Also - find out what your company will pay for. If you have the respect of your current boss, you may be able to sell getting training in newer technologies in order to have some experience to bring to innovation within the company - as long as you select coursework that somewhat relates to the work you are doing.
Improving Process and Practice
Things like "agile development", "test driven development" and other best or recommended practices fall into this category. Some of these would require a conversion of your entire team to implement - for example, it's hard to have a scrum by yourself. However, others may be options you can try in a small way on the job. For example, in many places, you can concoct your test before you build the solution - that's test driven development.
In some cases, these are the most critical skills - when a technical industry develops a dramatically new way of doing things, the change for individual workers can take a serious learning curve. A hiring company is likely to prefer that workers made the transition on their last job. Fortunately, these major changes don't come along that often - I'm thinking of things like object oriented development and agile methodologies.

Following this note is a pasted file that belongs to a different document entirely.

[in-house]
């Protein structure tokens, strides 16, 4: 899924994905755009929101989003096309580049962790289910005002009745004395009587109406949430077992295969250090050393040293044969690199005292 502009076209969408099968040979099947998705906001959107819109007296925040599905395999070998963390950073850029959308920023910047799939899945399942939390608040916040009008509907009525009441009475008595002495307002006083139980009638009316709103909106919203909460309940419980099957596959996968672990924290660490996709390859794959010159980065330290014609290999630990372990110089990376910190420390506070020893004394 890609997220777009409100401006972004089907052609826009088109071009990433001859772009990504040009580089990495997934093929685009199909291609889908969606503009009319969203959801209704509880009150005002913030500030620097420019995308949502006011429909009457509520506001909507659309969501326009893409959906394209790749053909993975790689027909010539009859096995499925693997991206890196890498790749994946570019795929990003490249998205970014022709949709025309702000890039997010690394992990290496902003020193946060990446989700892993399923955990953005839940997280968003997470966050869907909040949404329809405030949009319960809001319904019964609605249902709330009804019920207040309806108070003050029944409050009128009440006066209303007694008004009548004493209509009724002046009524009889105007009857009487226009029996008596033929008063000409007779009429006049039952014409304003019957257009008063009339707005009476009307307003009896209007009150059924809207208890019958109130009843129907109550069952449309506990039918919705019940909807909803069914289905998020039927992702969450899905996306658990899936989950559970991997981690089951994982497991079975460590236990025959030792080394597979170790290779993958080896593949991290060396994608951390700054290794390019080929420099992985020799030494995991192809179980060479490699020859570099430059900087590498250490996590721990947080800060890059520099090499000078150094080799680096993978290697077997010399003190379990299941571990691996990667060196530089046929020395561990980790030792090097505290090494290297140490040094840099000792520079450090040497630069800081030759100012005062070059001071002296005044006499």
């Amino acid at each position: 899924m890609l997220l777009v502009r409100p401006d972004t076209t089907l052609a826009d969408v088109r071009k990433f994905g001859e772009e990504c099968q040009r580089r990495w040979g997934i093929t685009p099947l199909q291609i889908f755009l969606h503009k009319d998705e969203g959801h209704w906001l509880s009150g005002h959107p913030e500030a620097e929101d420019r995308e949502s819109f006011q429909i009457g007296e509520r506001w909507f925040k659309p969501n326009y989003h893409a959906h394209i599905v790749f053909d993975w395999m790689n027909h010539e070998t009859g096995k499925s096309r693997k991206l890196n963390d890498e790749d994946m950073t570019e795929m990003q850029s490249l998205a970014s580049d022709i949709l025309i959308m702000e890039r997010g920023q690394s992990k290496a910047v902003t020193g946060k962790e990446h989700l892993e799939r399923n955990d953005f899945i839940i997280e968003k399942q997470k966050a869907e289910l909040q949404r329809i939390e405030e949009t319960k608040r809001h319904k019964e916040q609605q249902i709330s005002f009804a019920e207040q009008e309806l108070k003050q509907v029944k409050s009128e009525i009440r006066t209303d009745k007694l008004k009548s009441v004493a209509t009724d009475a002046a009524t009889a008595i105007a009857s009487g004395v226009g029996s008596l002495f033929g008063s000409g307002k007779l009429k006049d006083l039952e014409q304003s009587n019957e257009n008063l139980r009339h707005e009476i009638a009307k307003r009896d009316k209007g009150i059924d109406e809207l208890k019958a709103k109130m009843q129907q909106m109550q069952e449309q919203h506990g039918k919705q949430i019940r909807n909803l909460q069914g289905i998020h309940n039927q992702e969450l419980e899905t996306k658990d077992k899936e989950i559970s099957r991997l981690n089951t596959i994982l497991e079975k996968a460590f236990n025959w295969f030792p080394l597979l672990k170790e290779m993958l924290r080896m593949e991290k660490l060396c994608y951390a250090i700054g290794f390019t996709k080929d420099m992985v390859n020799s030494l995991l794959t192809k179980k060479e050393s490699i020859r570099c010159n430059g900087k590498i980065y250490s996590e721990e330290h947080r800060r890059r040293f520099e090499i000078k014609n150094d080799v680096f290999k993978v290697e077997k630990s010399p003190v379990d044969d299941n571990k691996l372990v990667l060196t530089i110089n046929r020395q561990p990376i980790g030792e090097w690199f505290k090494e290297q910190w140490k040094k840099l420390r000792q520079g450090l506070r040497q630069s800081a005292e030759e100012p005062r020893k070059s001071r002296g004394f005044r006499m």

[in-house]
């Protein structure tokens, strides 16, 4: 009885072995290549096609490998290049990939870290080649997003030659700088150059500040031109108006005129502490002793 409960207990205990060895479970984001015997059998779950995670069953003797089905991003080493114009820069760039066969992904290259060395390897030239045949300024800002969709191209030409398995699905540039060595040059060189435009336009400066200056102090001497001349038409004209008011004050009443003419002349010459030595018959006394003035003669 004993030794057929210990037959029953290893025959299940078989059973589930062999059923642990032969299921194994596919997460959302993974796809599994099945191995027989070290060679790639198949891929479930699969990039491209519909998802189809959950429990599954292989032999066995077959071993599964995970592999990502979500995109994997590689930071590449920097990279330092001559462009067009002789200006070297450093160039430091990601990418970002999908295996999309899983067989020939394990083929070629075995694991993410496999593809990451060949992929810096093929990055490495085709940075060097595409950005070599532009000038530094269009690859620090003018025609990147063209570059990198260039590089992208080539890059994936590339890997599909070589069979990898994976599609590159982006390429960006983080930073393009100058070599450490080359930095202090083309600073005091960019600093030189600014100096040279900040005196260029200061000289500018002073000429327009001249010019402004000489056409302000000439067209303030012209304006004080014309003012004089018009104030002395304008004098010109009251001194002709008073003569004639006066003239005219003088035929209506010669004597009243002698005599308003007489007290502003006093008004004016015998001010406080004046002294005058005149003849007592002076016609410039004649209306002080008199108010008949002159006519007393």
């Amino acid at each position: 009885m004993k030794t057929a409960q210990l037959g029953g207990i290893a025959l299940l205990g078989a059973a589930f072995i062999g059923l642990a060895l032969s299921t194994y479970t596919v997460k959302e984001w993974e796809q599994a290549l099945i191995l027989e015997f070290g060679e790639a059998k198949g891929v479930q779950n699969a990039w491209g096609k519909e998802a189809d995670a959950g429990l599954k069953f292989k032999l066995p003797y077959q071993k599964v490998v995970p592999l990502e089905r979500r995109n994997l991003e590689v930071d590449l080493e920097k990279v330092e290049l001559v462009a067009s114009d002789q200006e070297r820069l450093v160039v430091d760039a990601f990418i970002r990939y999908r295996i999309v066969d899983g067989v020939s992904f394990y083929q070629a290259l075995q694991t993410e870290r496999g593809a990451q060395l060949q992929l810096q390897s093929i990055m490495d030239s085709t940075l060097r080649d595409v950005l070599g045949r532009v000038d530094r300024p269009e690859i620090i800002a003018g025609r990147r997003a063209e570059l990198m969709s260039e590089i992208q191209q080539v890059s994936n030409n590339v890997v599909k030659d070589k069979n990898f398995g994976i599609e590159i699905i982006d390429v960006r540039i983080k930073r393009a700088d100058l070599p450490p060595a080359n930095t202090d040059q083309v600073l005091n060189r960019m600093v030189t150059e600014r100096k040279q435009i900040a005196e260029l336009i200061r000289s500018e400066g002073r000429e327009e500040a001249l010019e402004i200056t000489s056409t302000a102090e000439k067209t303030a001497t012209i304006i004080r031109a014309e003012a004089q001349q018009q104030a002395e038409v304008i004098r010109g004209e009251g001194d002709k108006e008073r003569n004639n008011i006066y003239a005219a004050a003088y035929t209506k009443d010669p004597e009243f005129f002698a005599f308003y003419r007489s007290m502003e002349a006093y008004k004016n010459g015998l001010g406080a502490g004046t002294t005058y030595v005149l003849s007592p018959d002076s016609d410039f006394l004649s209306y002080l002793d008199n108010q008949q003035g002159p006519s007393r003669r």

Many of these can be implemented regardless of the current technology being used at your job. Also - you may be able to advocate for the option of taking a small part of the project and trying a new practice in the interest of improving your efficiency/quality.
New practices can be picked up at conferences and courses, but the best way to learn them is to practice them. Open source or other big team volunteer efforts can be a great way, as the ideal approach is to work with others who know how to use these practices better than you do so you can get guidance and tips as you go along.
Lastly - Interviewing
Regardless of where you are in terms of up-to-date skill sets, when you go to an interview, don't focus on what you lack - focus on what you have and how to sell yourself.
You're right that saying you pick up things fast is really more of a promise than a demonstration of your skills. But having some points of reference for things you've learned recently and how quickly you picked them up is useful to reference.